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The Whirlpool

3.45  ·  Rating details ·  114 Ratings  ·  20 Reviews
Written in luminous prose, The Whirlpool is a haunting tale set in Niagara Falls, Ontario, in the summer of 1889. This is the season of reckless river stunts, a time when the undertaker’s widow is busy with funerals, her days shadowed by her young son’s curious silence. Across the street in Kick’s Hotel, where Fleda and her husband, David McDougal, have temporary rooms, Fl ...more
Paperback, 240 pages
Published May 3rd 1997 by McClelland and Stewart (first published 1986)
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Rebecca Foster
This was Urquhart’s first novel, published in 1986. The overall feel reminded me of A.S. Byatt (especially The Virgin in the Garden) and John Fowles’s The French Lieutenant’s Woman. Set in 1889 on the Canadian side of Niagara Falls, it brings together four characters who are, each in their separate ways, stuck in the past and obsessed with death and its symbolic stand-in, the whirlpool.

Maud Grady is the local undertaker’s widow and takes possession of all the corpses of those who’ve tried to swi
Roger Brunyate
Jul 27, 2017 rated it it was amazing  ·  review of another edition
Shelves: place-portraits
Pure Poetry

Of the seven Jane Urquhart novels I have read, this, her first (1986, but recently reissued in Canada), may be the least eventful viewed simply as a story, but it is unquestionably the most evocative as a piece of pure poetry. It begins and ends with a real poet; Urquhart's prologue and epilogue describe Robert Browning's last day of life in 1889, wandering through unfamiliar parts of Venice, haunted by the spirit of Percy Bysshe Shelley, the Romantic poet who died young of drowning o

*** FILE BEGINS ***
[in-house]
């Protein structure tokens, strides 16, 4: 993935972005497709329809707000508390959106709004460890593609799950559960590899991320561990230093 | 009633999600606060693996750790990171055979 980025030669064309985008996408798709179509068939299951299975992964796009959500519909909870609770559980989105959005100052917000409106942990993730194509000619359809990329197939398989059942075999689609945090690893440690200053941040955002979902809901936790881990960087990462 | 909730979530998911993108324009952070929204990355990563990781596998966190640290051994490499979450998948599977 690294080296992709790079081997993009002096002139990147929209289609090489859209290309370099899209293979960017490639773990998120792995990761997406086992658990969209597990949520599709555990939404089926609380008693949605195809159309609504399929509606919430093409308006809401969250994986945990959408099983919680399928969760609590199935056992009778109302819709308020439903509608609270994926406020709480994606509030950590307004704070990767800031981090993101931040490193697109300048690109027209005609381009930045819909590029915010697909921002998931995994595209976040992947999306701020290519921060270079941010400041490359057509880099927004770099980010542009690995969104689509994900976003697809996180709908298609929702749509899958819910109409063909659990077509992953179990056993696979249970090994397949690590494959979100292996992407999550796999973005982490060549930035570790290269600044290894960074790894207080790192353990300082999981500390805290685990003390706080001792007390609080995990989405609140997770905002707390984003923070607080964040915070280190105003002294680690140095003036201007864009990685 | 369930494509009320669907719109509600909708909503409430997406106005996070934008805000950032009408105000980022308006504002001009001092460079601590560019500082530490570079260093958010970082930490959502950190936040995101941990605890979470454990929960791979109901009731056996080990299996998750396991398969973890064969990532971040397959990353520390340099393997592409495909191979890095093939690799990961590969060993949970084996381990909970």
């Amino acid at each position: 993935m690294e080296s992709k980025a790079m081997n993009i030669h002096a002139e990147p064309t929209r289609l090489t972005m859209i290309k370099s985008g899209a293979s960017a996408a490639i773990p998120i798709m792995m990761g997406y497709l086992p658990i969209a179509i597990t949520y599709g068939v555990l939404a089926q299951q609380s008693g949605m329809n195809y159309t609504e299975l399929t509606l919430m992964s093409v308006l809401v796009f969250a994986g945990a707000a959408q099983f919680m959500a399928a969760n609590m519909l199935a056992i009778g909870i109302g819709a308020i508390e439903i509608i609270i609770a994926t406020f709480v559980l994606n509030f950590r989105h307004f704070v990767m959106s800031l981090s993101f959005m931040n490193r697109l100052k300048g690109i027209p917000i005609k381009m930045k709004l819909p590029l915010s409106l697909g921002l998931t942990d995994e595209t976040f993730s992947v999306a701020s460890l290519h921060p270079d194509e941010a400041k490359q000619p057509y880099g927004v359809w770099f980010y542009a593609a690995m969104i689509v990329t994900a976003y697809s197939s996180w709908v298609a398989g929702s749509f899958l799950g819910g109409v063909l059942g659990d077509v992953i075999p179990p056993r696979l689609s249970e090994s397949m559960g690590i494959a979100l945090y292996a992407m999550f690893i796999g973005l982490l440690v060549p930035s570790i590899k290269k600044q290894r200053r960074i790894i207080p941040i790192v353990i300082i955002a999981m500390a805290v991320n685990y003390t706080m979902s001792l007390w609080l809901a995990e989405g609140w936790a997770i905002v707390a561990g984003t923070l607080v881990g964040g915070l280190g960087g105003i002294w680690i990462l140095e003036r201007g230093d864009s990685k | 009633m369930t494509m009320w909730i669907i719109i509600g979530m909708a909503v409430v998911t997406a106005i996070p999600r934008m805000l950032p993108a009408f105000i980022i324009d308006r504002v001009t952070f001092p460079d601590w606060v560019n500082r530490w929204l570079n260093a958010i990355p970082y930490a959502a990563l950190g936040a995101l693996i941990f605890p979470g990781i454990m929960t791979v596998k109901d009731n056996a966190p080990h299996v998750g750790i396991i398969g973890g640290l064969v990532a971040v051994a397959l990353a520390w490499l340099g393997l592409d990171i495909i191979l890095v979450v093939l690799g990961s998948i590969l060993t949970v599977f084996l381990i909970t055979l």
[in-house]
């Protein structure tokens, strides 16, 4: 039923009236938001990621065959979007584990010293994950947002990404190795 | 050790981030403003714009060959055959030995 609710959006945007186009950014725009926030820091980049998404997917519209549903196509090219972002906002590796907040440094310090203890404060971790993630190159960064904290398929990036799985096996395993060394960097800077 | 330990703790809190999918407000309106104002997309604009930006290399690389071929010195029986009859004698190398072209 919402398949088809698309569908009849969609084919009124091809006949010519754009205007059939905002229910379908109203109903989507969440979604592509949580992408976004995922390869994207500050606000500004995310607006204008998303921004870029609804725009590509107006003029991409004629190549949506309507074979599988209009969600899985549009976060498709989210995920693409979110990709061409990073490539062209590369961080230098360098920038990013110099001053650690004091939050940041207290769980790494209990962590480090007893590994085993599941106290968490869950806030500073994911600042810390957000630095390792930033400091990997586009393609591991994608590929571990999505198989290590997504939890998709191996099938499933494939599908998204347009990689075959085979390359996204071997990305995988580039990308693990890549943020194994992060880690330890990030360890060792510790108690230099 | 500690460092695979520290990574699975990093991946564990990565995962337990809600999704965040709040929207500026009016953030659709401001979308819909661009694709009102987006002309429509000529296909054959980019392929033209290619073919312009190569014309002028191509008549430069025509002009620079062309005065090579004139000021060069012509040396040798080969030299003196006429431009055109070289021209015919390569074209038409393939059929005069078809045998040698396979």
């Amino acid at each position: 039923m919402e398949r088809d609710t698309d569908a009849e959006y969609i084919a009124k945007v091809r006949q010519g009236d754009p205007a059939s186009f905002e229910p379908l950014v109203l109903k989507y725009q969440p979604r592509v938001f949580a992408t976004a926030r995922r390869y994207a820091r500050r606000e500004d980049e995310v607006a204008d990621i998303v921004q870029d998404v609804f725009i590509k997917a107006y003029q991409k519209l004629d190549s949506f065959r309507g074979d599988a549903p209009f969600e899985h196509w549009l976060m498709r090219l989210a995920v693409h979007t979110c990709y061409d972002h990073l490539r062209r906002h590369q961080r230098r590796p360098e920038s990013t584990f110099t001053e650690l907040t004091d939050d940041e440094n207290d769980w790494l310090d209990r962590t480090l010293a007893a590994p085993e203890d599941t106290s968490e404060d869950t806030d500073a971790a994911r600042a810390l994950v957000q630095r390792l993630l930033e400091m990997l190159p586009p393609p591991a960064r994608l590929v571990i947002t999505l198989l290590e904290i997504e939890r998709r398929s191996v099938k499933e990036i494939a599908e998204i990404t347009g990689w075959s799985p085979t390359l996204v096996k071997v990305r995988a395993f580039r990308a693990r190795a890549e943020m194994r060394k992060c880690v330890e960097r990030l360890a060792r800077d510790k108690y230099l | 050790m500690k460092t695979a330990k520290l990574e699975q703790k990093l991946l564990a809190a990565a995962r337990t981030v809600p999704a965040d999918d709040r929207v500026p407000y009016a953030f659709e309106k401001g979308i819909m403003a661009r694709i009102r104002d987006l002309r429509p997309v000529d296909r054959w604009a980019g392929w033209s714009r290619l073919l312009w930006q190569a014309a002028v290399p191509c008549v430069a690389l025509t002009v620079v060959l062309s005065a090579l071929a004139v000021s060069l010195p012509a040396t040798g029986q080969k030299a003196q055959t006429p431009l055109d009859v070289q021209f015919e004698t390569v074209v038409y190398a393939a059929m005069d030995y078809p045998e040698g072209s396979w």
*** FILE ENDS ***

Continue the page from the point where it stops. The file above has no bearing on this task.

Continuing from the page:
Czarny Pies
Aug 04, 2017 rated it did not like it  ·  review of another edition
Whirlpool (le tourbillon) est un roman fort agacant. On y trouve des personnages a peine credible qui fait des gestes bizarres. On ne pleure pas quand ils disparaissent dans les tourbillons pres des chutes de Niagara. Pour ceux qui veulent connaitre Jane Urquhart, je recommende plutot Away.
Jun 17, 2015 rated it liked it  ·  review of another edition
Shelves: fiction
There is a dreamy, elusive quality to Urquhart's writing that draws me in. Her writing is ethereal and could best be described as lightly skimming a water's surface. What this book missed in mark by way of story - all of the pieces didn't quite click together smoothly enough for me - it made up for in spades by way of mood.
Oct 14, 2012 rated it really liked it  ·  review of another edition
Set in Niagara Falls. The whirlpool comes after the falls, and the book centers on the lives of the people who lose their lives there every year. Very dreamlike and beautiful. Her first novel.
David Dunlap
The lives of four people interlock in the town of Niagara Falls, Ontario, in the summer months of 1889: Maude Grady, the widow of the town undertaker, left to run the business and care for her oddly silent son (never named!) when an epidemic carries off her husband and in-laws; Major David McDougal, an anti-American historian obsessed with the War of 1812 and most especially Laura Secord; his poetically-minded wife Fleda who spends much of her time alone in the woods near the title whirlpool of ...more
Aug 28, 2017 rated it did not like it  ·  review of another edition
I do appreciate the quality of Urquhart's writing and language and poetic style indeed and this novel was all so very symbolic, but honestly I found it a bit boring and couldn't really get the point of it, the role of some characters and how they interconnect with one another - the whole about Maud, for instance, the undertaker's widow whose husband loved spiders with her weird (autistic?) child doesn't really seem so fundamental in the story, as well as the prologue and epilogue about Browning. ...more
Oct 05, 2017 rated it really liked it  ·  review of another edition
This review has been hidden because it contains spoilers. To view it, click here.
Laura Buechler
Does it ever seem to you that some books are written not as pleasure reads, but specifically for dissection and discussion in a dreary English literature classroom somewhere?

This book sure seems that way.